The second-hand market is not only a place to trade but has become a cultural feature of Japan that is loved by people and visitors.
Yoyogi Market is one of the largest flea markets in Tokyo. There are nearly 800 stalls selling from clothing to pottery, crafts and even food. Not only a place to shop, Yoyogi second-hand market is also an ideal place for you to update with the latest fashion trends of Japanese youth. Most of the shopkeepers here are young people so the fashion items here are also plentiful. Photo: Shuzo Serikawa.
The O-i Keibaijo Market in Tokyo is only open 2-3 times a month, and operates from 9:00 to 15:00. Although there are only about 600 stalls, you can find everything here from souvenirs to electronics. Not only is the price low, but the quality of the items sold here is also very good. If you are lucky, you can find antiques that are no longer mass produced in the market. Photo: Naganumavietnam.
Asakusa Night Market has about 100 stalls, selling a wide variety of goods. This place is often crowded at night, the stalls are also neatly arranged. Located in the old town, Asakusa is one of the must-see second-hand markets in Japan. Near the market, there are also many famous tourist spots such as Senso ji temple, Nakamise shopping center or Sumida river house for visitors to combine sightseeing and shopping. Photo: MMalkavian.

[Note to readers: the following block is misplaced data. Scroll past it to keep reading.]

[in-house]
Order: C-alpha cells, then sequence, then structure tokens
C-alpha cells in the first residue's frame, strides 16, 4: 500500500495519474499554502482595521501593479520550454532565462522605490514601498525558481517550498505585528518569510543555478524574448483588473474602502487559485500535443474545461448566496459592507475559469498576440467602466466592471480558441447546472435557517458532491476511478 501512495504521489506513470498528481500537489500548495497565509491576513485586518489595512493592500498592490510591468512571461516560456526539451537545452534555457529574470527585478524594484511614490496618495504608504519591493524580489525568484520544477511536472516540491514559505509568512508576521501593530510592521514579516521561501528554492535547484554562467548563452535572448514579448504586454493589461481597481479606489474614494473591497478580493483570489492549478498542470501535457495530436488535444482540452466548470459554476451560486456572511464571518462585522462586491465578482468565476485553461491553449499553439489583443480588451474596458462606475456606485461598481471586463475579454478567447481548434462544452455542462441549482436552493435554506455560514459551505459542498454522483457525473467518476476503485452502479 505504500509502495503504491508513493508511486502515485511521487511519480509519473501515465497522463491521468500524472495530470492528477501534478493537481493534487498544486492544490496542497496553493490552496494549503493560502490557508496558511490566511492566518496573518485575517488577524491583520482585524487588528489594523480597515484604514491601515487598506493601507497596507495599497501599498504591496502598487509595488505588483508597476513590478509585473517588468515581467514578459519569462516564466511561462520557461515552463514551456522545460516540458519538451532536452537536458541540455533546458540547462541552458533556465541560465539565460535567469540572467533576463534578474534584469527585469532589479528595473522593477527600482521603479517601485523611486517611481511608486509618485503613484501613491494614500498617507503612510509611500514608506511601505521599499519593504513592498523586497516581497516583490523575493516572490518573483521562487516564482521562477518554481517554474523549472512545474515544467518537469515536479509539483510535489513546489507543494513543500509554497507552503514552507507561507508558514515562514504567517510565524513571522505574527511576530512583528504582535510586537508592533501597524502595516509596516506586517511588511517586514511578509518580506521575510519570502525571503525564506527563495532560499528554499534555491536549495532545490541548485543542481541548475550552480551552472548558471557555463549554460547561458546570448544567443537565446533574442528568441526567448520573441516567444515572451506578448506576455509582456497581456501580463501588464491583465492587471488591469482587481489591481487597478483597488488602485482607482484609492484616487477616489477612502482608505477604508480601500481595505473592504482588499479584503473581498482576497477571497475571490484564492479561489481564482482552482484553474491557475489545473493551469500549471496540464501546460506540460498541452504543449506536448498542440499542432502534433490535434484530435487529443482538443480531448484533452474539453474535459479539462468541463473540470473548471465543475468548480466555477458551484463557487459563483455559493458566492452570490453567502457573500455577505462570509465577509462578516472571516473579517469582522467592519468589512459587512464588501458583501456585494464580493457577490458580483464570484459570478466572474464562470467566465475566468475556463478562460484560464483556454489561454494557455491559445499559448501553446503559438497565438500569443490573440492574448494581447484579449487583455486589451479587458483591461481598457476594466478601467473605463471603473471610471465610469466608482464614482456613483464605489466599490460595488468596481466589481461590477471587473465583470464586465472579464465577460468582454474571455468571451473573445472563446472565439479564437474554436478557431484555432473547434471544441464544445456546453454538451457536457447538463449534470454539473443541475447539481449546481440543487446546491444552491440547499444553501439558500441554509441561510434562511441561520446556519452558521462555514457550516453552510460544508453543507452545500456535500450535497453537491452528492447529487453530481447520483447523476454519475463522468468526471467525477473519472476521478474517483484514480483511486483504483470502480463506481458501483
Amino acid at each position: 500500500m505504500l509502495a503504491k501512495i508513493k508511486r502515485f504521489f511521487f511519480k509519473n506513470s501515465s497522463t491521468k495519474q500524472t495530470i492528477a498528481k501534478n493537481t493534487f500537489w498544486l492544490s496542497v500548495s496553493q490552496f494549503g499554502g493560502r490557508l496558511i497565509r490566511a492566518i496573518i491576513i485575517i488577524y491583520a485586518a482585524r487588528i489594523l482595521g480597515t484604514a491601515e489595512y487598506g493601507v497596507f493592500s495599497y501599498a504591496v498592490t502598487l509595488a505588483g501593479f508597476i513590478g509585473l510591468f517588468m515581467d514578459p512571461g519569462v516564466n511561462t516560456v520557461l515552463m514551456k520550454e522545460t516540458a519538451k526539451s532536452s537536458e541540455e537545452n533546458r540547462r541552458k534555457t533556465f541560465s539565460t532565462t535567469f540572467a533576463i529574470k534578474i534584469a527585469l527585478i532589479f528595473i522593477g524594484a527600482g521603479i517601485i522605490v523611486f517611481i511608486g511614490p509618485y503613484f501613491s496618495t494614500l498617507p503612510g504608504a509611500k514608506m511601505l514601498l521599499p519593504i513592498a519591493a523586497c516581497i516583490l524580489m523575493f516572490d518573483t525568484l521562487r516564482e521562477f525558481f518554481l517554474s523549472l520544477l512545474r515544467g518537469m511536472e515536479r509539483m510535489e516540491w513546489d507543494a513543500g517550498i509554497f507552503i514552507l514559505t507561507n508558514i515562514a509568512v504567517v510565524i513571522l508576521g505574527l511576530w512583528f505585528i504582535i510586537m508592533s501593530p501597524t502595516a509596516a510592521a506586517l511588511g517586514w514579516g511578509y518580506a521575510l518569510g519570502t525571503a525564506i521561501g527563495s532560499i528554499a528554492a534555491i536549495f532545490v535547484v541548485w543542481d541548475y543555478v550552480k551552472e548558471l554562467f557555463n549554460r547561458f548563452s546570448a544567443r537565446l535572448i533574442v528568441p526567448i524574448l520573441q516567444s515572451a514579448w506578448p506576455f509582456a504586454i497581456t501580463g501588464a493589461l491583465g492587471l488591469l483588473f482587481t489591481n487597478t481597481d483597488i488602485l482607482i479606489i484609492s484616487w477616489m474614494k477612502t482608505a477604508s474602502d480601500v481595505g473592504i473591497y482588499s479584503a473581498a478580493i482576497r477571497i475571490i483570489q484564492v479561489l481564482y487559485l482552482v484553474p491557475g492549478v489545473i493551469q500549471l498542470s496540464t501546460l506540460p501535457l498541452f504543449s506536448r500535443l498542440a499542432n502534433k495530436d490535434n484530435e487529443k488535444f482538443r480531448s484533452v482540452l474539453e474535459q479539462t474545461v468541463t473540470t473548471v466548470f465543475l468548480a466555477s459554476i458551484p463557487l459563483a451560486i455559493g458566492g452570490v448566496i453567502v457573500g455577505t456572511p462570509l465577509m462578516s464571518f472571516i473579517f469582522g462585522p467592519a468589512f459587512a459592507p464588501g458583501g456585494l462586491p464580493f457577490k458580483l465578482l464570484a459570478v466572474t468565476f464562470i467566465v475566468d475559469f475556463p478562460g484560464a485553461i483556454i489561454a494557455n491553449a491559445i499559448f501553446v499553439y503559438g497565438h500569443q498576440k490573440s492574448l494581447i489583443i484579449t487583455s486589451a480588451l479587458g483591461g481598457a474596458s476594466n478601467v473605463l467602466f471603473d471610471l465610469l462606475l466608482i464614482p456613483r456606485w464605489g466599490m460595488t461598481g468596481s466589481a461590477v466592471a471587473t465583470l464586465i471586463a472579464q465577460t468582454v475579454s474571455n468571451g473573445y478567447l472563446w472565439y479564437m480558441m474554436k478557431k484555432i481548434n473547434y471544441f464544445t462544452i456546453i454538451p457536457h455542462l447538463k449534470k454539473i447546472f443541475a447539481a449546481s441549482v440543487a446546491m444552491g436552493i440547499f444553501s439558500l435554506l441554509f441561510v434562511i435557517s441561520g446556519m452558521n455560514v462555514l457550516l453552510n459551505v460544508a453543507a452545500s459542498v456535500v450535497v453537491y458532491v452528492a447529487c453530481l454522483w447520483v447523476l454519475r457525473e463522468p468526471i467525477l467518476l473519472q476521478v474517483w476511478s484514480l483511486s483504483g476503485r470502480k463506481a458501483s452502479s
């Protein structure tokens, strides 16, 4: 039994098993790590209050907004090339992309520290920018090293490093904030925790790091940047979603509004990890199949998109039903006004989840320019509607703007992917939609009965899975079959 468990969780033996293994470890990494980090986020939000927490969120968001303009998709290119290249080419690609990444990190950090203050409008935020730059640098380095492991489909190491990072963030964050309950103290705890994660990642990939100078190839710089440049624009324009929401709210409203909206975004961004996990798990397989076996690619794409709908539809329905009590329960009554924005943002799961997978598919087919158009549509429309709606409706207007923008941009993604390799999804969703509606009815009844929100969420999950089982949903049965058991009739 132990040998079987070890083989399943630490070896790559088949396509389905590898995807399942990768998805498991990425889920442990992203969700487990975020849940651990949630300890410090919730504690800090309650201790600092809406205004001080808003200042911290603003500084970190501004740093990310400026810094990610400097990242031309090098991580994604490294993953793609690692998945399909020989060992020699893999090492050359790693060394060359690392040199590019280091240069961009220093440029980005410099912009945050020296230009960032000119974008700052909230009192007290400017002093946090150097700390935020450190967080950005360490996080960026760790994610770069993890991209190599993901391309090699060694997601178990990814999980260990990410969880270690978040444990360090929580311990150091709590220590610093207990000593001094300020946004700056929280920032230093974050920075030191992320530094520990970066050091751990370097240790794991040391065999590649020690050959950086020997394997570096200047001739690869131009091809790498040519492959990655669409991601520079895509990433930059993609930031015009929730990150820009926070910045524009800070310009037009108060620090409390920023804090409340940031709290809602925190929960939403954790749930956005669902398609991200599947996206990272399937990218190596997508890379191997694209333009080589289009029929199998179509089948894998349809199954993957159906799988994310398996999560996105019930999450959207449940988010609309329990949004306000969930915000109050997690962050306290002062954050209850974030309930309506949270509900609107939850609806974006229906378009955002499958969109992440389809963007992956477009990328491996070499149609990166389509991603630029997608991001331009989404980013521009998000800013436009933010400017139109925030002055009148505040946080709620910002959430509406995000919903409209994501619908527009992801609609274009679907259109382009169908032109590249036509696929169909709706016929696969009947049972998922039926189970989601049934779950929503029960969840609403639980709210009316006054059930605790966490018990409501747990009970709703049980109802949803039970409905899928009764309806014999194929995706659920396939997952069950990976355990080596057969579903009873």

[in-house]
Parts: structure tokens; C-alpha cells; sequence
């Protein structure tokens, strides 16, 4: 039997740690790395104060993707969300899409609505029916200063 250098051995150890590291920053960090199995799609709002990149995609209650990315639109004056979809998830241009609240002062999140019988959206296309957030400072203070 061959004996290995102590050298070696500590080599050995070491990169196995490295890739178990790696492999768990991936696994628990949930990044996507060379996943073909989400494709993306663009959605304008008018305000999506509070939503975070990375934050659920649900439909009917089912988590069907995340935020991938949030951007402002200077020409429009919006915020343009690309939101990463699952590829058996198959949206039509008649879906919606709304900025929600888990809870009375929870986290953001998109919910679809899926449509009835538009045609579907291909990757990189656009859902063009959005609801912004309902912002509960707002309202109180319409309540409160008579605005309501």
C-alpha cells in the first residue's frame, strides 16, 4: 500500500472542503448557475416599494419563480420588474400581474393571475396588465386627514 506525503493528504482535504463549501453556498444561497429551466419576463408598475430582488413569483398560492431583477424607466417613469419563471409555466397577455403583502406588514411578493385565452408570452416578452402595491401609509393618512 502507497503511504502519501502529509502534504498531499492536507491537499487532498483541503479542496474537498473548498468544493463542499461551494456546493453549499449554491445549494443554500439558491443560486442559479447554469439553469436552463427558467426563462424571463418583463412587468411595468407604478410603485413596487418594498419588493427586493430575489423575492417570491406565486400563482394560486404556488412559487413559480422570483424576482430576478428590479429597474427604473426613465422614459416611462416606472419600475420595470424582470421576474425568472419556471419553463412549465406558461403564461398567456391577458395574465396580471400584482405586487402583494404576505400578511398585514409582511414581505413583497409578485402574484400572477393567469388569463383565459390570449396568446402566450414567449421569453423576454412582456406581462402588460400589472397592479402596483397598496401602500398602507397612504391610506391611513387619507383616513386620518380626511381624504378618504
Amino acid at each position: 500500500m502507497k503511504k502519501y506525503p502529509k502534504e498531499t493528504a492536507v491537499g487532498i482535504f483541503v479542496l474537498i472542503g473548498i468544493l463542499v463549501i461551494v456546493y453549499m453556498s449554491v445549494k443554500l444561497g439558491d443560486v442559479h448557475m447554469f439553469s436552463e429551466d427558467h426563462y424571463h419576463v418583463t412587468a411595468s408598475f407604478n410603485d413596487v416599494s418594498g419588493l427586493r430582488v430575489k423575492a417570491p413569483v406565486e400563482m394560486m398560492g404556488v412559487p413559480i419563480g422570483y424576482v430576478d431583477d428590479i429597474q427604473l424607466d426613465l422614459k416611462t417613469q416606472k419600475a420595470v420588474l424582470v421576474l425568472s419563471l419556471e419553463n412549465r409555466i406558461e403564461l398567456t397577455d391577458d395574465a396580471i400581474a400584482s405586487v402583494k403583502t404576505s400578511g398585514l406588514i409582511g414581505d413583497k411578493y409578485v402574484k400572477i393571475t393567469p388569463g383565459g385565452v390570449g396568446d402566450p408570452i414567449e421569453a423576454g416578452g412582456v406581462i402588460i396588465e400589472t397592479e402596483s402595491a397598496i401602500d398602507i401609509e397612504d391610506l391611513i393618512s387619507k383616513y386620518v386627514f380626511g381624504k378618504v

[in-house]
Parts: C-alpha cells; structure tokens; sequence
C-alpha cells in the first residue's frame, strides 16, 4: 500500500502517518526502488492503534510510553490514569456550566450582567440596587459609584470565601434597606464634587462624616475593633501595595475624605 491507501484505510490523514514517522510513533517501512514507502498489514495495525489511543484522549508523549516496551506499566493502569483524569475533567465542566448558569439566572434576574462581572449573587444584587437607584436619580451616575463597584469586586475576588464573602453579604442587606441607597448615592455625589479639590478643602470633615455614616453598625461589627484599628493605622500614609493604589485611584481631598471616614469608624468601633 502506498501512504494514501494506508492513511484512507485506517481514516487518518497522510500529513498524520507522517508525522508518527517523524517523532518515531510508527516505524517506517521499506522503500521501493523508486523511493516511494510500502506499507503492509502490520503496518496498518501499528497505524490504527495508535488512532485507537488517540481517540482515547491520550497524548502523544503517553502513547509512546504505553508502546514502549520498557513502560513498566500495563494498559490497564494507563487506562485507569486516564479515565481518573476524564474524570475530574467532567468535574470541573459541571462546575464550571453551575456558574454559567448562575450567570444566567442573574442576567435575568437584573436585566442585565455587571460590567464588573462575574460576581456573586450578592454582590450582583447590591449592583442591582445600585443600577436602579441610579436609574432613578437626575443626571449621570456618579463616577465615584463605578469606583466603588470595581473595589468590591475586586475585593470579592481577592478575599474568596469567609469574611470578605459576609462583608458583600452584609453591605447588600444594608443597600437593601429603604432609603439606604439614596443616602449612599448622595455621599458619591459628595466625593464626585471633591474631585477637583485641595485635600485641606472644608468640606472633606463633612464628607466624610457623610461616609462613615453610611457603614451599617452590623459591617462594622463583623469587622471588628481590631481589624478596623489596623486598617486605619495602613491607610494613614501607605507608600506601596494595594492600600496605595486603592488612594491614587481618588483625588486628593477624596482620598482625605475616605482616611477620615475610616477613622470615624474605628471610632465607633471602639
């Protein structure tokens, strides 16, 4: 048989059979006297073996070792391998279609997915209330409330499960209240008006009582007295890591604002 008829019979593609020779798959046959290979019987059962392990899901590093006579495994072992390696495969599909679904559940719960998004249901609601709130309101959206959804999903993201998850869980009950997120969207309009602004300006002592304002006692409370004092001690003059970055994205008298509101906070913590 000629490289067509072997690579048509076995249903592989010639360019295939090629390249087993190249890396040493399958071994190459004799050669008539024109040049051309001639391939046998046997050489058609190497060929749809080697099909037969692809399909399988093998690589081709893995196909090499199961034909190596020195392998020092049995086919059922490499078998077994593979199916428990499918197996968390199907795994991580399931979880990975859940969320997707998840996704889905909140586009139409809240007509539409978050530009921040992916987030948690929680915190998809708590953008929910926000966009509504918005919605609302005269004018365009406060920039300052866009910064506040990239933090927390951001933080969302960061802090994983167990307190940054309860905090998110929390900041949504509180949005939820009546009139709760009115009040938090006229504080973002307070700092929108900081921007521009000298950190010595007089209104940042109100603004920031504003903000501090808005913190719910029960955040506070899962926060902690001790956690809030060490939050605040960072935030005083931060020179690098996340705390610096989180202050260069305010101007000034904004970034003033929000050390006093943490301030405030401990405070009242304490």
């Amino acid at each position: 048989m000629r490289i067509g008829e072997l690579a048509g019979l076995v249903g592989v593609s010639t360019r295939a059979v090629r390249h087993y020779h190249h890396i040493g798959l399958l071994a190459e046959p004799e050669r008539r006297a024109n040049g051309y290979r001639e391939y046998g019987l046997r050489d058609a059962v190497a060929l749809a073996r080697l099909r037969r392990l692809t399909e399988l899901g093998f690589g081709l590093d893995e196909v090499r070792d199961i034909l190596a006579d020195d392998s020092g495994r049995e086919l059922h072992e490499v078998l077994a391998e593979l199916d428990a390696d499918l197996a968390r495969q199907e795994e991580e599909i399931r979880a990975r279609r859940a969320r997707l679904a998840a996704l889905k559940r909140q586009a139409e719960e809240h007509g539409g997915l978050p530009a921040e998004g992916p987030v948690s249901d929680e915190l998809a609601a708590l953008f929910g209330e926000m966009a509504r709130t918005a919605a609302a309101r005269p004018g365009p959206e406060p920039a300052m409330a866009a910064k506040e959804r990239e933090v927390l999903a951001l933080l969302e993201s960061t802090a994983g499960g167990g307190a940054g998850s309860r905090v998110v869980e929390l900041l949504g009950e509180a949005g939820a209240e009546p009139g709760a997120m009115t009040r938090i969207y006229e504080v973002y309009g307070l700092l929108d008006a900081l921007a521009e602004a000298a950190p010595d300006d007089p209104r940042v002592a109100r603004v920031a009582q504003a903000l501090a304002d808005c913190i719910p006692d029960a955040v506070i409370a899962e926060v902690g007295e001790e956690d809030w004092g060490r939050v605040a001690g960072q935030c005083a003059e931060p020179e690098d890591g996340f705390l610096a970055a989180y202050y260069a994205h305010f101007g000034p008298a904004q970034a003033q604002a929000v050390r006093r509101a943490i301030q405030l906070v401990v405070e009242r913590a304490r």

The Heiwajima antique flea market only takes place five times a year. This is Japan’s oldest and most famous antique market, with 280 stalls. In addition to antiques, visitors can also find and buy many new items with rich designs. The market is famous for ceramic items, often gathered in front of Ryuutsusentaa Station. Photo: Explore Japanese Ceramics.
The second hand market at Ohi Racecourse is one of the largest flea markets in Tokyo with a scale of 300 – 600 large and small stalls. Unlike other second-hand markets, the market here is held more often and most of the items on display for sale are brand-name goods, still used well. The market is usually open every Saturday and Sunday, from 9:00 to 15:00. Photo: Fleamapket.